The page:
Germany pledges $1bn to UN climate change fund
Green Climate Fund, designed to help poorer countries deal with global warming, receives boost from Angela Merkel, reports AlertNet
Aid group Oxfam has called on other rich nations to follow the example of Germany, which has promised €750m ($1bn) for the UN’s fledgling Green Climate Fund.

“This announcement ends the deafening silence we’ve had so far around the empty Green Climate Fund that is supposed to support poor countries in the battle against climate change. Now others must follow suit,” Oxfam Germany’s Jan Kowalzig said.

“If rich countries such as the US, France, the UK, Japan and others manage to collect at least $15 billion in pledges ahead of the upcoming UN climate negotiations in Lima at the end of the year, this could give the talks a significant boost,” he added in a statement.

The announcement by Chancellor Angela Merkel on Monday at the Petersberg Climate Dialogue in Berlin, where some 35 ministers from around the world are meeting to discuss international climate action, is the only large pledge of money for the Green Climate Fund so far.

The fund was agreed at UN climate talks in 2010 but has been hampered by wrangling over its design. Now its operating rules have been settled, it will hold a first pledging conference for potential donors in the second half of November, before the UN climate conference in Peru.

Norwegian Foreign Minister Boerge Brende told Reuters earlier this month that Oslo will unveil its preliminary pledge for the fund – a “substantial contribution” – at a summit on climate change organised by UN Secretary-General Ban Ki-moon in New York on 23 September.

The fund aims to help poor nations pursue clean development and adapt to climate change impacts, including more floods, droughts, heatwaves and rising sea levels. It is regarded as a key part of the puzzle in securing a new global deal to tackle climate change due to be agreed in Paris in late 2015.

The fund so far has $55m, mainly for its own administration and to help countries plan to receive the climate finance it will distribute, including $10m from Seoul.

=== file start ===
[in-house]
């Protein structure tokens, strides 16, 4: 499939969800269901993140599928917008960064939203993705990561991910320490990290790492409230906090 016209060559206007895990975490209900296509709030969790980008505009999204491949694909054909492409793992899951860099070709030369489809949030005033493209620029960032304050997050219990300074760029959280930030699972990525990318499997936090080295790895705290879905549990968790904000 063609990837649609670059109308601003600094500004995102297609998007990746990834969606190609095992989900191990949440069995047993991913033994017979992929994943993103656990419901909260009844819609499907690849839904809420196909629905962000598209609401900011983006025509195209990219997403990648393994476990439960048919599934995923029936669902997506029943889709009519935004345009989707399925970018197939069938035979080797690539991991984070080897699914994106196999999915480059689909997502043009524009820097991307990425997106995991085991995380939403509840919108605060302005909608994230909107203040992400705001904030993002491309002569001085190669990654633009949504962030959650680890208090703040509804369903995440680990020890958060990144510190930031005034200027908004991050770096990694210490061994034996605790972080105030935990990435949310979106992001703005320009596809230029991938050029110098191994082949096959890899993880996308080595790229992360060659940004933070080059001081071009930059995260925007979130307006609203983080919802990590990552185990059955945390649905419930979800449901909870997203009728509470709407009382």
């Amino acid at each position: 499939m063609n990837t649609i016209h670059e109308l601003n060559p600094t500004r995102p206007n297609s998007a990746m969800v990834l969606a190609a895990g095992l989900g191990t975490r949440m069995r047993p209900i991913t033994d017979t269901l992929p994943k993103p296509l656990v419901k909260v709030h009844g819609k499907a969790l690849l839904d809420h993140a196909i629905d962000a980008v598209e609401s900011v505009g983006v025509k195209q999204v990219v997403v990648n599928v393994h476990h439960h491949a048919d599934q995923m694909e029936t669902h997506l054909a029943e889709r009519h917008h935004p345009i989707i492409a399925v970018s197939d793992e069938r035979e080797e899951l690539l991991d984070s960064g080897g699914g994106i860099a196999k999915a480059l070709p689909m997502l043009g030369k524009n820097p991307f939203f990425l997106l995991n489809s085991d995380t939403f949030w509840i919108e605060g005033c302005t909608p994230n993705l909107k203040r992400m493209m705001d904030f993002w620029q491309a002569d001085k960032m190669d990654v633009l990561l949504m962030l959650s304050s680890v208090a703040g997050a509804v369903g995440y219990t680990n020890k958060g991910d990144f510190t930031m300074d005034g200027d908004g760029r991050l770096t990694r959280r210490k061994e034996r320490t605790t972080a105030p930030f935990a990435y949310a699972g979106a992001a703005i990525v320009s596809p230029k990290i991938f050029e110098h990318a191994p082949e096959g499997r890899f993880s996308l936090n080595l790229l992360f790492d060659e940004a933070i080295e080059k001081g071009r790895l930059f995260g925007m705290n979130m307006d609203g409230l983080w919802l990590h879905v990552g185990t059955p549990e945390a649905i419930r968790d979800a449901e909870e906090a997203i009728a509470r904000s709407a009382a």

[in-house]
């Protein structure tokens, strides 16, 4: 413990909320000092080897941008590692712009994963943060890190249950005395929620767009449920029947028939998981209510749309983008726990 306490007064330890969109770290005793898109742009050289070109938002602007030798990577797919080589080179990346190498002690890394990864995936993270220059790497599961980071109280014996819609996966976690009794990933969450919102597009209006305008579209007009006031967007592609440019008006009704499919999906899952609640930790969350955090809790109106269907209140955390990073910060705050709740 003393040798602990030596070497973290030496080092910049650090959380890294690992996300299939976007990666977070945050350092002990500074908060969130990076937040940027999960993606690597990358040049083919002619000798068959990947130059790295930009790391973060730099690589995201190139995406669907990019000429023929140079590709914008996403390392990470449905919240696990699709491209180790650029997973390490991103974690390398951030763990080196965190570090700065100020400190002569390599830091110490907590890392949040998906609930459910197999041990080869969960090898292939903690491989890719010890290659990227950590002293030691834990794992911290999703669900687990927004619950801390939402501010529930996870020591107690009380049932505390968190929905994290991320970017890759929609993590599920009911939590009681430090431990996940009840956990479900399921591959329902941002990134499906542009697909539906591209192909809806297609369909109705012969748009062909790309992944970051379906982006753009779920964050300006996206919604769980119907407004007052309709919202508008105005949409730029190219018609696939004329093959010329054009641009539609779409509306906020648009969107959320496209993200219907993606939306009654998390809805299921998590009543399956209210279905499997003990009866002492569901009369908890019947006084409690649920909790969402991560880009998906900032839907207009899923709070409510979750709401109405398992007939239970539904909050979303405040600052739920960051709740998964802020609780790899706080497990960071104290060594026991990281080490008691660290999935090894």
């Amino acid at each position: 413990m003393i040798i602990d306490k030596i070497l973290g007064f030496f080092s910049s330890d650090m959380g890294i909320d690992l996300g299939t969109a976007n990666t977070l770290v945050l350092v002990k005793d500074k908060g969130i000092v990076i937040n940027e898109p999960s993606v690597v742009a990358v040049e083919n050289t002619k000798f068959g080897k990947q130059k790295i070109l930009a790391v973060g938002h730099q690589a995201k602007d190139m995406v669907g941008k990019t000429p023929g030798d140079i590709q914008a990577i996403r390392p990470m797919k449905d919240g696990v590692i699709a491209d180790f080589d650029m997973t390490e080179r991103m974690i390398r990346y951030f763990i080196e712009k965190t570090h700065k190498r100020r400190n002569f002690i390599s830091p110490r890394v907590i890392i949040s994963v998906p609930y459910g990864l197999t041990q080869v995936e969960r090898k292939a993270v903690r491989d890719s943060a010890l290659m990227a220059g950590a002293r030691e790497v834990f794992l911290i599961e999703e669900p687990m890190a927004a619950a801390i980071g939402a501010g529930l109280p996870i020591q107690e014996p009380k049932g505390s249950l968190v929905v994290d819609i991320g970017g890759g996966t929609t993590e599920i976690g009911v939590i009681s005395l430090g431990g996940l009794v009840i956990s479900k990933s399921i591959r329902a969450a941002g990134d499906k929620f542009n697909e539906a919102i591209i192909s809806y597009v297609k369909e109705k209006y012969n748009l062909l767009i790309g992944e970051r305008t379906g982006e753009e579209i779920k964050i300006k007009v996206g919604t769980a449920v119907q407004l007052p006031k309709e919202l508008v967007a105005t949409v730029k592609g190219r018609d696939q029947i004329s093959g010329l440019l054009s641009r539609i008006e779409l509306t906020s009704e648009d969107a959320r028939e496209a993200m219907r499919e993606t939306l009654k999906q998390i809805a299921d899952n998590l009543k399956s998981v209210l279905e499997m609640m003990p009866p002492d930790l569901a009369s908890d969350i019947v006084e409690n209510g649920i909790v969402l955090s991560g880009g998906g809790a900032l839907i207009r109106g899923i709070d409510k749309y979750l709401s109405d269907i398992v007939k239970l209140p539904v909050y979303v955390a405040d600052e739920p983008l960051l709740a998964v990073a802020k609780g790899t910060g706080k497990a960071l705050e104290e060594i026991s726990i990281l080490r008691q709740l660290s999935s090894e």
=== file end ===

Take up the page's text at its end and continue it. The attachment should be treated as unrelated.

After a recent meeting in Oslo of senior officials from 24 developed and developing countries interested in contributing to the fund, Brende said the process of securing the fund’s first capitalisation had “got off to a good start”.

“Important progress was made in paving the way for pledges this year. I believe we are on the right track towards making the Fund a game changer in the response to climate change,” he said in a statement.

Developing nations say they want $15 billion in pledges from the rich this year to fund projects like solar power, geothermal energy or ensuring water supplies. The UN’s top climate official, Christiana Figueres, has called for “at least an initial $10bn” for the Green Climate Fund.

The fund is expected to channel a large portion of the $100bn a year wealthy countries have promised to mobilise by 2020 to help vulnerable states adapt to climate change and pursue low-carbon growth.

Oxfam’s Kowalzig said rich countries must ensure that money pledged to the Green Climate Fund contributes to rising overall levels of climate finance. At last November’s UN climate talks in Warsaw, governments adopted a decision urging developed countries continuously to boost climate finance through to 2020, he noted.

“So far rich countries have failed to confirm that such increases are actually happening or (are) planned for the future,” he said.

Wealthy governments have provided climate aid worth roughly $10bn a year since 2010, but there are fears that amount may be on the decline at a time of budget austerity.